Alaska's massive Willow oil project moves forward after judge rejects protests by environmentalists and native tribes. Alaska Governor Mike Dunleavy welcomes the District Court Decision.
On November 9th, a federal judge in Alaska upheld the Biden administration’s approval of the massive Willow oil-drilling project on Alaska’s remote North Slope, dismissing two lawsuits by environmental groups and native tribes challenging the decision to approve the Willow Master Development Plan (MDP).
Alaska's Willow Project will be the largest oil development on federal land in decades.
Alaska Governor Mike Dunleavy is happy about the court’s decision:
“Today’s federal court decision reaffirms that the Willow project is an environmentally responsible energy project in an area Congress specifically designated for oil and gas development,” said Governor Mike Dunleavy in a press release.
“Willow will demonstrate once again that Alaska develops its resources with the most stringent environmental standards in the world. The Willow project will create new jobs, higher revenues, and increase the nation’s overall energy security", the Governor added.
The project is unquestionably in the public interest and must move forward
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It was U.S. District Court Judge Sharon Gleason, who rejected requests from a grassroot Iñupiat group and environmentalists to vacate the project approval. She dismissed their claims against Willow, which is in the federally designated National Petroleum Reserve-Alaska.
The administration's approval of Willow in March angered environmentalists who accused the president of going back on his pledge to fight climate change.
Commissioner of the Department of Natural Resources, John Boyle, calls the District Court decision "a much needed win for Alaska", referring to the protesters as "extremists":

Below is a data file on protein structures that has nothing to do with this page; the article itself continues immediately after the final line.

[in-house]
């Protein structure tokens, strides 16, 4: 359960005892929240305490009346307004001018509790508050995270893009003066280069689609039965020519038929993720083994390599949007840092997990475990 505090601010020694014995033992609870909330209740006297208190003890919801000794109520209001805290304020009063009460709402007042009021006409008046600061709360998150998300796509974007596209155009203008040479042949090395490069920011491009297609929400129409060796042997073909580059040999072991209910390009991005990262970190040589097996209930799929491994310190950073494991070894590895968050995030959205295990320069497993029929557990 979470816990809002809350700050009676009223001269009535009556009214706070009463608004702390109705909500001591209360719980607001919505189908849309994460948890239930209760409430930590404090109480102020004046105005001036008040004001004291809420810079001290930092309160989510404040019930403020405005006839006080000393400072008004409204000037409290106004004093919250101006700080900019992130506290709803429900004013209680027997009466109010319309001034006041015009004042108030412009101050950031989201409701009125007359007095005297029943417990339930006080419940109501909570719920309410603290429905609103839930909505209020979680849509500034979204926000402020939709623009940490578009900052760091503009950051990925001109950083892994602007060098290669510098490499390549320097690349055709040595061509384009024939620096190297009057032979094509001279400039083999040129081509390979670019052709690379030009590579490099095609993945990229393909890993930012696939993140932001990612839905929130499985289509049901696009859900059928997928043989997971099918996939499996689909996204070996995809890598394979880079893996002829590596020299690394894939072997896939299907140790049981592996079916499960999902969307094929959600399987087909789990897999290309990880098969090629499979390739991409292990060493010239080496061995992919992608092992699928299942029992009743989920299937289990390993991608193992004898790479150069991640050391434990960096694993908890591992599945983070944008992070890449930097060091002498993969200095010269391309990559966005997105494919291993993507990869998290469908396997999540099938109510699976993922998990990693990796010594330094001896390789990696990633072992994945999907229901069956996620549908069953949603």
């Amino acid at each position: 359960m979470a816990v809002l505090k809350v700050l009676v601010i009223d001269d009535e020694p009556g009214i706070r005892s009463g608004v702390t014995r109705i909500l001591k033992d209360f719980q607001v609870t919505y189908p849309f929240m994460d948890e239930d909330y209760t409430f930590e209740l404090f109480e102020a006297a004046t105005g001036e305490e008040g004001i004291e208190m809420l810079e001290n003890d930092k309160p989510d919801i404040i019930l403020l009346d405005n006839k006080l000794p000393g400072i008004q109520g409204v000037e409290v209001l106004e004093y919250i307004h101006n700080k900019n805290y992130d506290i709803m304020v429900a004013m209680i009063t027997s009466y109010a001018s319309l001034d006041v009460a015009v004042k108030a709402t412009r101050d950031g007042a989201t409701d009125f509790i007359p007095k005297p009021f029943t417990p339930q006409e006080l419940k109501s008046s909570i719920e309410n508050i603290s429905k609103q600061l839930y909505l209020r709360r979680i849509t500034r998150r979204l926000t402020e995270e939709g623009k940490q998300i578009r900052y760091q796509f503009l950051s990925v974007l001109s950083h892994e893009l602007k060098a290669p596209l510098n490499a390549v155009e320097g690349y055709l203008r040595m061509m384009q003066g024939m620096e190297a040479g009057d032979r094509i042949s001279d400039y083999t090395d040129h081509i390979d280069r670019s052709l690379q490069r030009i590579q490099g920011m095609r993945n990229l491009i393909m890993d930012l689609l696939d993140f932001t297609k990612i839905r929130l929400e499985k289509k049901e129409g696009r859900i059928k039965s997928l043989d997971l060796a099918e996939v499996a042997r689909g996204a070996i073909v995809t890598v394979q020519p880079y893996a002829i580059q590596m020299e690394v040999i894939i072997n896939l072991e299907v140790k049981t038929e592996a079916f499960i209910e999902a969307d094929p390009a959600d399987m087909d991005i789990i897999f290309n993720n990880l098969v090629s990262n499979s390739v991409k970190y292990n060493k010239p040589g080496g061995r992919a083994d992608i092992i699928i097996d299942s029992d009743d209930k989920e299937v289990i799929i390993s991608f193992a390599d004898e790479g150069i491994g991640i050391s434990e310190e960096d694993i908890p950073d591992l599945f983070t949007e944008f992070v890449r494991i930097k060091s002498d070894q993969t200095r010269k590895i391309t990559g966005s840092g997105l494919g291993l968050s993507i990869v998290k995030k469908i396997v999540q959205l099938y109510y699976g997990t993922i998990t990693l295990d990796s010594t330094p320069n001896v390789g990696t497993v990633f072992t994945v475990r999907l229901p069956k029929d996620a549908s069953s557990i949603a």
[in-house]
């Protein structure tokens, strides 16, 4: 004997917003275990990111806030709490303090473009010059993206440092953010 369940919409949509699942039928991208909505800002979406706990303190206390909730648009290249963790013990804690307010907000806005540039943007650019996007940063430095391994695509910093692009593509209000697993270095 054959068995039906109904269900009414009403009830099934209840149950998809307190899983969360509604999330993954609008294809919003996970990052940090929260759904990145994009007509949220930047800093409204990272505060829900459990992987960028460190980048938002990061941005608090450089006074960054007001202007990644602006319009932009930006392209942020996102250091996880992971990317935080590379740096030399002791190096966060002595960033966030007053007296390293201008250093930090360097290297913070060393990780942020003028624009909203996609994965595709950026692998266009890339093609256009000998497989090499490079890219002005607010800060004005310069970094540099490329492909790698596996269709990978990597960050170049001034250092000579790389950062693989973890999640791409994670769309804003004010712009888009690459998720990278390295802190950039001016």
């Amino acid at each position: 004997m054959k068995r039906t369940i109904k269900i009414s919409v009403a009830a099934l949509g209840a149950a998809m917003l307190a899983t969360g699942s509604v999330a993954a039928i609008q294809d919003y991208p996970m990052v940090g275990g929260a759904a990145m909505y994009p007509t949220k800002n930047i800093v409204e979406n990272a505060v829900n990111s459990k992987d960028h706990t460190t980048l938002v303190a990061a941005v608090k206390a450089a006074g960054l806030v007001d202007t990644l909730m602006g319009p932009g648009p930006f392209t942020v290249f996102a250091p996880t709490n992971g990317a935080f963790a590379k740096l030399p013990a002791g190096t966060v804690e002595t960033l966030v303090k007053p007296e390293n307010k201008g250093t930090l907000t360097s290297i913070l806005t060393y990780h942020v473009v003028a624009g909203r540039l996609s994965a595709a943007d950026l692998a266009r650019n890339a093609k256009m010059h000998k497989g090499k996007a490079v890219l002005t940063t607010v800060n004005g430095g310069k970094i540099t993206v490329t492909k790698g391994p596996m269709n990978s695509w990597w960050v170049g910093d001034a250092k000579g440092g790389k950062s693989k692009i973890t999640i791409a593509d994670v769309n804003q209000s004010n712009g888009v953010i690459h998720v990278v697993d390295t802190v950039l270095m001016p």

“Despite efforts by environmental extremists to thwart the project at every turn, the extremely rigorous permitting process to date has now been validated. It is time for litigation to end to protect the thousands of jobs and billions of dollars in state revenue that Willow can bring to Alaskans. The project is unquestionably in the public interest and must move forward", said Boyle.
The company behind the project, ConocoPhillips Alaska, has the right to develop its leases in the reserve “subject to reasonable restrictions and mitigation measures imposed by the federal government,” Gleason wrote according to an Associated Press report.
The Willow MDP also authorizes ConocoPhillips to construct and operate infrastructure necessary to allow production and transportation to market of oil and gas from its Willow Project leases in the National Petroleum Reserve Alaska.
She added that the alternatives analyzed by the U.S. Bureau of Land Management as part of its review were consistent with the policy objectives for the petroleum reserve and the stated purpose and need of the Willow project.
According to the press release issued on behalf of Alaska Governor Mike Dunleavy, the State has significant interests in this case due to Alaskas status as a sovereign state, neighboring land manager, regulatory authority, and taxing authority.
“The activities from the Willow Project will provide much needed jobs, subsistence access, billions in revenues, and bolster the nation’s energy security", stated Dunleavy.
Jobs for Alaskans
The enviromental groups that sued over the project raised concerns about planet-warming greenhouse gas emissions from Willow and argued that federal agencies failed to consider how increased emissions from the project could affect ice-reliant species such as the polar bear, Arctic ringed seals and bearded seals, which already are experiencing disruptions due to climate change.
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Gleason said an agency environmental review “appropriately analyzed the indirect and cumulative” greenhouse gas emissions impacts of the project.
Attorney General of Alaska,Treg Taylor said that this is a heartening progress for Alaska and for jobs for Alaskans.
“The State is pleased that the Order recognizes the important policy goals of Congress in establishing the National Petroleum Reserve Alaska (NPR-A) for oil extraction”, said Taylor.
The Willow Project approvals followed from years of rigorous environmental reviews and consultations across federal, state, and local levels. ConocoPhillips has agreed to construct up to three boat ramps, tundra access ramps, and gravel pullouts that will benefit subsistence users and the continued health of those communities.
The North Slope Borough, native organizations Arctic Regional Slope Corporation and Kuukpik Corporation, and ConocoPhillips joined in defense of the approvals. The Alaska Congressional Delegation filed an amicus brief in support.